National Industrial Court of Nigeria, Ejieke Maduka v. Microsoft, 19 December 2013, Case No. NICN/LA/492/2012
Constitution of the Federal Republic of Nigeria
Article 12, paragraph 1
No treaty between the Federation and any other country shall have the force of law to the extent to which any such treaty has been enacted into law by the National Assembly.
Constitution of the Federal Republic of Nigeria (Third Alteration) Act 2010
254 C - (1) Notwithstanding the provisions of sections 251, 257, 272 and anything contained in this Constitution and in addition to such other jurisdiction as may be conferred upon it by an Act of the National Assembly, the National Industrial Court shall have and exercise jurisdiction to the exclusion of any other court in civil causes and matters-
(h) relating to, connected with or pertaining to the application or interpretation of international labour standards;
(2) Notwithstanding anything to the contrary in this Constitution, the National Industrial Court shall have the jurisdiction and power to deal with any matter connected with or pertaining to the application of any international convention, treaty or protocol of which Nigeria has ratified relating to labour, employment, workplace, industrial relations or matters connected therewith.
Sexual harassment , Protection against discrimination in employment and occupation
Use of international law as a guide for interpreting domestic law
Ratified treaties;1 Work of international supervisory bodies2
Sexual harassment/ Gender discrimination/ Use of international law as a guide to interpret domestic law
An employee of Microsoft Nigeria brought an action against the Country Manager of Microsoft Nigeria, Microsoft Nigeria, Microsoft Corporation and her immediate line manager alleging that she had been consistently sexually harassed by the Country Manager and that, in response to her objections and warnings to desist, her employment was terminated. She relied on General Recommendation No. 19 on violence against women of the UN Committee on the Elimination of Discrimination against Women (CEDAW) for the definition of sexual harassment. Moreover, she stated that the termination of her employment amounted to “acts of retaliation and gender discrimination, which in itself is an infringement of her fundamental right to freedom from inhumane treatment and freedom from discrimination as guaranteed under the 1999 Constitution as amended, the African Charter on Human Rights and other International Conventions against gender discrimination.”3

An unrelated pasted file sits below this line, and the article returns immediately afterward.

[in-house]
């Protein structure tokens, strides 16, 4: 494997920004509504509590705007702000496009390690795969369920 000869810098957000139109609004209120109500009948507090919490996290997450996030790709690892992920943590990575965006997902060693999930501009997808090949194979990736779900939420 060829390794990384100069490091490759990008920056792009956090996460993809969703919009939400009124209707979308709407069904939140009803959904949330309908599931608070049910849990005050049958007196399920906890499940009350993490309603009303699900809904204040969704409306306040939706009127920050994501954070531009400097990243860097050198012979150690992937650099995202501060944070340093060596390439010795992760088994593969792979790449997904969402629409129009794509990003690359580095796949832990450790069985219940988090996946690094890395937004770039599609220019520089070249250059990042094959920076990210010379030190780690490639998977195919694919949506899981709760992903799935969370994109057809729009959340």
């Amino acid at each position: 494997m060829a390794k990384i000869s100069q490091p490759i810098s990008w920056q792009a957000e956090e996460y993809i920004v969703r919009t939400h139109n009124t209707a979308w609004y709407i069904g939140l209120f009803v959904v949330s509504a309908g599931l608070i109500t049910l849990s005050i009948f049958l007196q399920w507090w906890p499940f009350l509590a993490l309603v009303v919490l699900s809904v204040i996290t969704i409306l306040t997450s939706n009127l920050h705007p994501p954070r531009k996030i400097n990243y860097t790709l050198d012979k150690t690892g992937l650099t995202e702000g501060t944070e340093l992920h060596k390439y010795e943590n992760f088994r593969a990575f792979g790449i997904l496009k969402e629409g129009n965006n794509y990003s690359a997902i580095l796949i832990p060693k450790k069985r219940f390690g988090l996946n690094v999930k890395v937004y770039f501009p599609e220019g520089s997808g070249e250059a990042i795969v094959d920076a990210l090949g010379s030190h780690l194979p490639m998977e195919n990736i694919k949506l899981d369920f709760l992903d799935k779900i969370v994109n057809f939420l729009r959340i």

The Court, after having clarified the type of work relationship existing between the applicant and the respondents, referred to the Convention on the Elimination of All Forms of Discrimination against Women and ILO Convention No. 111 to decide on the allegation of sexual harassment, noting that the above-mentioned instruments “have been ratified by Nigeria and are applicable to construe the fundamental rights of the applicant expressly guaranteed in the 1999 Constitution as amended.”4 In particular, the court held that:
“The interpretation and meaning of CEDAW General Recommendation 19, ILO Convention No. 111, and the 1st and 2nd respondent’s [Microsoft Nigeria and Microsoft Corporation] anti-harassment and anti-discrimination policy is that sexual harassment is a form of discrimination based on gender.”5
Therefore, concluding that the actions of the Country Manager amounted to sexual harassment within the meaning of CEDAW General Recommendation 19, it stated that the applicant’s “fundamental right against discrimination has been violated”.6
Moreover, it concluded that the termination of the applicant’s employment, simply because she refused to succumb to sexual harassment from the Country Manager constituted a violation of human dignity and freedom from discrimination as protected by the African Charter on Human and Peoples’ Rights (Ratification and Enforcement) Act.
With reference to the liability of Microsoft Nigeria and Microsoft Corporation, the Court held that it was their duty “to take utmost care to ensure that her fundamental right to freedom from discrimination and degrading treatment was not violated.7 By the inaction and silence (…), they both tolerated and sanctioned the [Country manager]’s conduct”.8
Therefore, the Court considered both of them vicariously liable for the acts of sexual harassment carried out by the Country Manager.
In conclusion, by referring to international law to interpret domestic law, the Court found that the applicant’s rights to human dignity and freedom from discrimination had been violated and ordered the payment of general damages by the Country Manager as well as Microsoft Nigeria and Microsoft Corporation.
1 ILO Discrimination (Employment and Occupation) Convention, 1958 (No. 111); Convention on the Elimination of All Forms of Discrimination against Women, 1979; African Charter on Human and Peoples’ Rights, 1981.